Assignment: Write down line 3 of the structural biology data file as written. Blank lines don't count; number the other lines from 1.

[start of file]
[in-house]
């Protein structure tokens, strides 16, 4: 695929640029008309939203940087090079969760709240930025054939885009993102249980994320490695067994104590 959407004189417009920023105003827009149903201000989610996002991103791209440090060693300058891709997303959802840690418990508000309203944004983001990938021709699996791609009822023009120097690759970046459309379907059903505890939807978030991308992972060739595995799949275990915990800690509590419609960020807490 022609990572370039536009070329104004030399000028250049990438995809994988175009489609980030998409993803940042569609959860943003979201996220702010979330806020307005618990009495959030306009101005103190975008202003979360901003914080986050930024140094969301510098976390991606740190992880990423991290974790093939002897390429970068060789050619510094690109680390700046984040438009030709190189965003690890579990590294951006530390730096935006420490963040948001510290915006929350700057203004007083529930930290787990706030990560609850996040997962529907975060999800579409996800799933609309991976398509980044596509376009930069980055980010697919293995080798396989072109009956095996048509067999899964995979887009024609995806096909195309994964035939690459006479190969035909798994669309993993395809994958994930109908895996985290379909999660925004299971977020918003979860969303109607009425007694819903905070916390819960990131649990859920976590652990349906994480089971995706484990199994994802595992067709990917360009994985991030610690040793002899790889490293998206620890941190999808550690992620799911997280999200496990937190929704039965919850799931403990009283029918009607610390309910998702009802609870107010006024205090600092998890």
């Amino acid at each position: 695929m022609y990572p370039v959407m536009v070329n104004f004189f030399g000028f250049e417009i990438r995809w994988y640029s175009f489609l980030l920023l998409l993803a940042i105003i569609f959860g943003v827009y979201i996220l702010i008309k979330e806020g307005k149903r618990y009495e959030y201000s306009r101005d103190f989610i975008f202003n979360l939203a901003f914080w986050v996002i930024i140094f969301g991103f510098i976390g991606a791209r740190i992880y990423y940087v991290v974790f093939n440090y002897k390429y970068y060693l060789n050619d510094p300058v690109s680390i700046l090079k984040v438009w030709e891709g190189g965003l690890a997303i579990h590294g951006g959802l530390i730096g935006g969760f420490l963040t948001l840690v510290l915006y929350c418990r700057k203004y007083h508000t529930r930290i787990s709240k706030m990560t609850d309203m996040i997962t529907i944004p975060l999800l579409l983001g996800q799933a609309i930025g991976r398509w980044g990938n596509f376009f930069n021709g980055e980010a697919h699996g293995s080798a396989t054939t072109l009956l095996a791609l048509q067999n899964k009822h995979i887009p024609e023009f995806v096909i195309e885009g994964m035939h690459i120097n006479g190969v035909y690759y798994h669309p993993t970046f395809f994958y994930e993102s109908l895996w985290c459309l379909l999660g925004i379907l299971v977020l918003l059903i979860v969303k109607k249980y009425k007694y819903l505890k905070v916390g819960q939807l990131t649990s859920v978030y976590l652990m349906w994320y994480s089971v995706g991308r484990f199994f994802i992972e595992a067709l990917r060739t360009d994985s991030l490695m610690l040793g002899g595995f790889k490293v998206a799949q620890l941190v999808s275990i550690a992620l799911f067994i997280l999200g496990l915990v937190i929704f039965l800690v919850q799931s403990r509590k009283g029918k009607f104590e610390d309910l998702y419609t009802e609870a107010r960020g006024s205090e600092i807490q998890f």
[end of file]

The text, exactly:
């Amino acid at each position: 695929m022609y990572p370039v959407m536009v070329n104004f004189f030399g000028f250049e417009i990438r995809w994988y640029s175009f489609l980030l920023l998409l993803a940042i105003i569609f959860g943003v827009y979201i996220l702010i008309k979330e806020g307005k149903r618990y009495e959030y201000s306009r101005d103190f989610i975008f202003n979360l939203a901003f914080w986050v996002i930024i140094f969301g991103f510098i976390g991606a791209r740190i992880y990423y940087v991290v974790f093939n440090y002897k390429y970068y060693l060789n050619d510094p300058v690109s680390i700046l090079k984040v438009w030709e891709g190189g965003l690890a997303i579990h590294g951006g959802l530390i730096g935006g969760f420490l963040t948001l840690v510290l915006y929350c418990r700057k203004y007083h508000t529930r930290i787990s709240k706030m990560t609850d309203m996040i997962t529907i944004p975060l999800l579409l983001g996800q799933a609309i930025g991976r398509w980044g990938n596509f376009f930069n021709g980055e980010a697919h699996g293995s080798a396989t054939t072109l009956l095996a791609l048509q067999n899964k009822h995979i887009p024609e023009f995806v096909i195309e885009g994964m035939h690459i120097n006479g190969v035909y690759y798994h669309p993993t970046f395809f994958y994930e993102s109908l895996w985290c459309l379909l999660g925004i379907l299971v977020l918003l059903i979860v969303k109607k249980y009425k007694y819903l505890k905070v916390g819960q939807l990131t649990s859920v978030y976590l652990m349906w994320y994480s089971v995706g991308r484990f199994f994802i992972e595992a067709l990917r060739t360009d994985s991030l490695m610690l040793g002899g595995f790889k490293v998206a799949q620890l941190v999808s275990i550690a992620l799911f067994i997280l999200g496990l915990v937190i929704f039965l800690v919850q799931s403990r509590k009283g029918k009607f104590e610390d309910l998702y419609t009802e609870a107010r960020g006024s205090e600092i807490q998890f």